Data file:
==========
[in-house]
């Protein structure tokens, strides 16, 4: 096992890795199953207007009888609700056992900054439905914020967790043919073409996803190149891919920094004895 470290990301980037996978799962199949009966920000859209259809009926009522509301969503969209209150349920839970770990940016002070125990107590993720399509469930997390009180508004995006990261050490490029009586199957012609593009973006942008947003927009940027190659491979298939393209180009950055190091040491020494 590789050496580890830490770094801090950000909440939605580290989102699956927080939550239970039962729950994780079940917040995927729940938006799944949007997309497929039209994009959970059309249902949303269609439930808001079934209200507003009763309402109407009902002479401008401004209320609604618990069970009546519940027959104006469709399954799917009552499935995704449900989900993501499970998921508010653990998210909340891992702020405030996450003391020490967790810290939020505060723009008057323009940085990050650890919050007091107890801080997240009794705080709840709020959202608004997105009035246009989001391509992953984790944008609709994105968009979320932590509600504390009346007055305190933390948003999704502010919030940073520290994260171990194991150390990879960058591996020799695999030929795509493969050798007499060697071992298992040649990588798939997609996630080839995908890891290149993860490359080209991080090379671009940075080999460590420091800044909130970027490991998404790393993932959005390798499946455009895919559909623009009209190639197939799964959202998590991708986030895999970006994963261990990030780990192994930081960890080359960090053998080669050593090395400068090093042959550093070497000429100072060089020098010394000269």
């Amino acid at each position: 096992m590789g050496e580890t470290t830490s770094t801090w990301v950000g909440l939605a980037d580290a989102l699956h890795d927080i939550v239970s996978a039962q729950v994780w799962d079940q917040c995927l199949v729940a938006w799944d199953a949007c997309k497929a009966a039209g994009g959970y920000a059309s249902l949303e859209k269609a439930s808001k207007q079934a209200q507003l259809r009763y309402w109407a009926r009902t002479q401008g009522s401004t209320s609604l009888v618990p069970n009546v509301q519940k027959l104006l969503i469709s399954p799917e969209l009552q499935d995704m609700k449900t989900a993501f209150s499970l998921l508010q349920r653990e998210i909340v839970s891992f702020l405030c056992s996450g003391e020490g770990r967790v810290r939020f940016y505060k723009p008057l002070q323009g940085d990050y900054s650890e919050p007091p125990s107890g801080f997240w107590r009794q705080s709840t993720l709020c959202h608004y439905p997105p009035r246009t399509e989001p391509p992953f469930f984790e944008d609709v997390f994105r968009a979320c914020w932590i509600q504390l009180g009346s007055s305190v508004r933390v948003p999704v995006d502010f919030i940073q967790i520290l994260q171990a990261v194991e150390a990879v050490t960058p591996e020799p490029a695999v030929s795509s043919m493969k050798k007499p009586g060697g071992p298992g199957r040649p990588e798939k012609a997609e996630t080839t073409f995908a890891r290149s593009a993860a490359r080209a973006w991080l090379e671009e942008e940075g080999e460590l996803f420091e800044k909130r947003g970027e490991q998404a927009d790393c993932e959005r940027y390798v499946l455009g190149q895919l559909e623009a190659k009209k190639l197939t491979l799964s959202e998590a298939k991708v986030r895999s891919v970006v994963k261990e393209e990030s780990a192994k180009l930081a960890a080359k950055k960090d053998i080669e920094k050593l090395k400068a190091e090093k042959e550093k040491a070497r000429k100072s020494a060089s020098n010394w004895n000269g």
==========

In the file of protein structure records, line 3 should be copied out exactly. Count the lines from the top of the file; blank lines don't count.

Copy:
């Amino acid at each position: 096992m590789g050496e580890t470290t830490s770094t801090w990301v950000g909440l939605a980037d580290a989102l699956h890795d927080i939550v239970s996978a039962q729950v994780w799962d079940q917040c995927l199949v729940a938006w799944d199953a949007c997309k497929a009966a039209g994009g959970y920000a059309s249902l949303e859209k269609a439930s808001k207007q079934a209200q507003l259809r009763y309402w109407a009926r009902t002479q401008g009522s401004t209320s609604l009888v618990p069970n009546v509301q519940k027959l104006l969503i469709s399954p799917e969209l009552q499935d995704m609700k449900t989900a993501f209150s499970l998921l508010q349920r653990e998210i909340v839970s891992f702020l405030c056992s996450g003391e020490g770990r967790v810290r939020f940016y505060k723009p008057l002070q323009g940085d990050y900054s650890e919050p007091p125990s107890g801080f997240w107590r009794q705080s709840t993720l709020c959202h608004y439905p997105p009035r246009t399509e989001p391509p992953f469930f984790e944008d609709v997390f994105r968009a979320c914020w932590i509600q504390l009180g009346s007055s305190v508004r933390v948003p999704v995006d502010f919030i940073q967790i520290l994260q171990a990261v194991e150390a990879v050490t960058p591996e020799p490029a695999v030929s795509s043919m493969k050798k007499p009586g060697g071992p298992g199957r040649p990588e798939k012609a997609e996630t080839t073409f995908a890891r290149s593009a993860a490359r080209a973006w991080l090379e671009e942008e940075g080999e460590l996803f420091e800044k909130r947003g970027e490991q998404a927009d790393c993932e959005r940027y390798v499946l455009g190149q895919l559909e623009a190659k009209k190639l197939t491979l799964s959202e998590a298939k991708v986030r895999s891919v970006v994963k261990e393209e990030s780990a192994k180009l930081a960890a080359k950055k960090d053998i080669e920094k050593l090395k400068a190091e090093k042959e550093k040491a070497r000429k100072s020494a060089s020098n010394w004895n000269g």